If these people in your household are willing to help sponsor the immigrant, they must sign Form I-864A, Contract Between Sponsor and Household Member. In doing so, they promise to provide any financial support necessary to assist you in supporting the immigrant.

Who Should Use Form I-864W?

NOTE: Form I-485 is now used to collect information previously collected on Form I-864W, Request for Exemption for Intending Immigrant’s Affidavit of Support.

Adjustment applicants no longer need to file Form I-864W.

Affidavit of Support Checklist

You will be required to provide photocopies of the following documents with your Form I-864:

For U.S. citizens or nationals:

For lawful permanent residents:

Tax records. You are required to provide documentation of your most recent year’s Federal income tax returns. You are not required to provide returns for the additional two preceding years, but it is generally best practice to do so. There are two options for how to document your returns.

Other supporting documents (if applicable)

When Can I file Affidavit of Support?

Form I-864 must be submitted within one year of the sponsor’s signature.

If it is submitted after one year, a new I-864 will be required.

After the Form I-864 has been submitted and accepted, it does not expire.

However, if the supporting documents are more than 12 months old, USCIS will ask for new supporting documents, such as the most recent federal income tax returns (1040) and a current employment letter.

Affidavit of Support Fees

There is no fee if the sponsored immigrant files this form with USCIS or abroad with the Department of State (DOS), however, DOS does charge a fee if they file in the U.S.

There is a $120 fee per case for reviewing the Affidavit of Support (Forms I-864, I-864A, and/or I-864EZ) when the form is filed in the United States. 

However, there is only one fee charged, even if there are multiple financial sponsors associated with a single case.

This fee is paid online at ceac.state.gov. You will need the National Visa Center (NVC) case number and Invoice Identification Number to log onto this site.

What are the income requirements for 2021?

The following are the poverty guidelines effective beginning April 1, 2021:

2021 Minimum Annual Income Requirements for Green Card Sponsors: 125% of Federal Poverty Guidelines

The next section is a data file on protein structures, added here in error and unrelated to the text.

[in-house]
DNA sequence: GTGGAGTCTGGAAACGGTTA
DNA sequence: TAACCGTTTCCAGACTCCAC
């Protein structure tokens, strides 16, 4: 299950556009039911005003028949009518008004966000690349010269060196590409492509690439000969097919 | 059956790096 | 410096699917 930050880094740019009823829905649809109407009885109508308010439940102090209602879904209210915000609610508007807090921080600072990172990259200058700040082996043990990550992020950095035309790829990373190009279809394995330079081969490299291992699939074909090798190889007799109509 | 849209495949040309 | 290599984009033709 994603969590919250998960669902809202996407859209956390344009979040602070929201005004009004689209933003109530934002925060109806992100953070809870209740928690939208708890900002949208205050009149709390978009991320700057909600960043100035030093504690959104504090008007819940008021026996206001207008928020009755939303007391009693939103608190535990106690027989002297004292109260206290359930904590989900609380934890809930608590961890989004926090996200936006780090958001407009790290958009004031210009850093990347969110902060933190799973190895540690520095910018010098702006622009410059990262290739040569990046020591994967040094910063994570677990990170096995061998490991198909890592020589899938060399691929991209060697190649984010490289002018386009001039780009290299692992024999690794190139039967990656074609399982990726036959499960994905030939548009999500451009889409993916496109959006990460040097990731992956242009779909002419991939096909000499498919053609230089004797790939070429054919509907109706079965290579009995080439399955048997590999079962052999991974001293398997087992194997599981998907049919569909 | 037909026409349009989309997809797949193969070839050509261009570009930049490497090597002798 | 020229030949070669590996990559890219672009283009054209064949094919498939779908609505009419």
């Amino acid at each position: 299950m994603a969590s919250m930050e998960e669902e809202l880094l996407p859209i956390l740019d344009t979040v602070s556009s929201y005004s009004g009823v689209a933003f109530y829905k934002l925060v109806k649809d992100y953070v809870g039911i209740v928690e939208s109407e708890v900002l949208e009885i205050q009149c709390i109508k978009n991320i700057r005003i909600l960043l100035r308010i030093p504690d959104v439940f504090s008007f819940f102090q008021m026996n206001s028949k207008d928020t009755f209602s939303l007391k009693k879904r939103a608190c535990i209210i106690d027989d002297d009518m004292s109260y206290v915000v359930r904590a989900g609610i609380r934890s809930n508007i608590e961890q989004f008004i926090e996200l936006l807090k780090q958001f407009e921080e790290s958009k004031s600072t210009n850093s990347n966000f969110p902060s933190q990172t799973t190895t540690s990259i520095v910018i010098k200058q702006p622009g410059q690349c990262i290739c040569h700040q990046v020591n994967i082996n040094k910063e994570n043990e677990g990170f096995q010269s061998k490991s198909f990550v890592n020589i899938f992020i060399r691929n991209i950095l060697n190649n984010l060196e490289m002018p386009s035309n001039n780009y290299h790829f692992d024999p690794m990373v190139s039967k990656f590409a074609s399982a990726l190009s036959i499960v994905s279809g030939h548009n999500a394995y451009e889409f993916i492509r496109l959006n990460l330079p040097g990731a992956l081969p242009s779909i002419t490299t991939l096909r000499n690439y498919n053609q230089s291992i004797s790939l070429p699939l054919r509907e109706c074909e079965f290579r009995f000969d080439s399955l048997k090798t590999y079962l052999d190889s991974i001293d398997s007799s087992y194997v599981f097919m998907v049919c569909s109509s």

Sponsor’s Household Size Applicants in 48 contiguous states, D.C., and U.S. territories Applicants in Alaska Applicants in Hawaii
2 $21,775 $27,212 $25,050
3 $27,450 $34,312 $31,575
4 $33,125 $41,412 $38,100
5 $38,800 $48,512 $44,625
6 $44,475 $55,612 $51,150
7 $50,150 $62,712 $57,675
8 $55,825 $69,812 $64,200
More than 8 Add $5,675 for each additional person Add $7,100 for each additional person Add $6,525 for each additional person

2021 Minimum Annual Income Requirements for Military Sponsors: 100% of Federal Poverty Guidelines

Sponsor’s Household Size Applicants in 48 contiguous states, D.C., and U.S. territories Applicants in Alaska Applicants in Hawaii
2 $17,420 $21,770 $20,040
3 $21,960 $27,450 $25,260
4 $26,500 $33,130 $30,480
5 $31,040 $38,810 $35,700
6 $35,580 $44,490 $40,920
7 $40,120 $50,170 $46,140
8 $44,660 $55,850 $51,360
More than 8 Add $4,540 for each additional person Add $5,680 for each additional person Add $5,220 for each additional person

What if sponsor doesn’t meet the income requirements?

If sponsor cannot meet the minimum income requirements using earned income, he/she can add the cash value of his/her assets.

This includes money in savings accounts, stocks, bonds, and property.

To determine the amount of assets required to qualify, subtract your household income from the minimum income requirement (125% of the poverty level for your family size).

You must prove the cash value of your assets is worth five times this difference (the amount leftover).

Exceptions:

How do I calculate my household size?

The Form I-864 asks for the financial sponsor’s household size.

When calculating their household size, sponsors must include:

A sponsor does not have to include people on other I-864s who have not yet immigrated to the United States.

Liabilities of Financial Sponsor

The Form I-864 Affidavit of Support is a legally enforceable contract, meaning that either the government or the sponsored immigrant can take the sponsor to court if the sponsor fails to provide adequate support to the immigrant.

When the government sues the sponsor, it can collect enough money to reimburse any public agencies that have given public benefits to the immigrant.

The sponsor’s responsibility lasts until sponsored immigrant:

If the immigrant has already been living in the U.S. and earned work credits before applying for the green card, those count toward the 40.

Before you agree to financially sponsor an immigrant, consider the following potential liabilities:

The good news is that financially sponsoring an immigrant does not include any liability for the immigrant’s personal debts, bills, or other money problems.

If the immigrant incurs substantial medical bills, accumulates debt collection accounts, or has to declare bankruptcy, none of these activities would have any effect on you or your personal credit.

Furthermore, there are still several government assistance programs that sponsored immigrants may qualify for, so he or she isn’t barred from receiving some benefits. Examples of approved government assistance programs include:

If the immigrant in question receives benefits from any of these approved programs, doing so would have no impact on you or your contract with USCIS.

What Does “Joint Sponsor” Mean on Affidavit of Support, Form I-864?

If the petitioning sponsor does not meet the income requirements, a joint sponsor who can meet the requirements may submit a Form I-864 to sponsor all or some of the family members of the intending immigrant.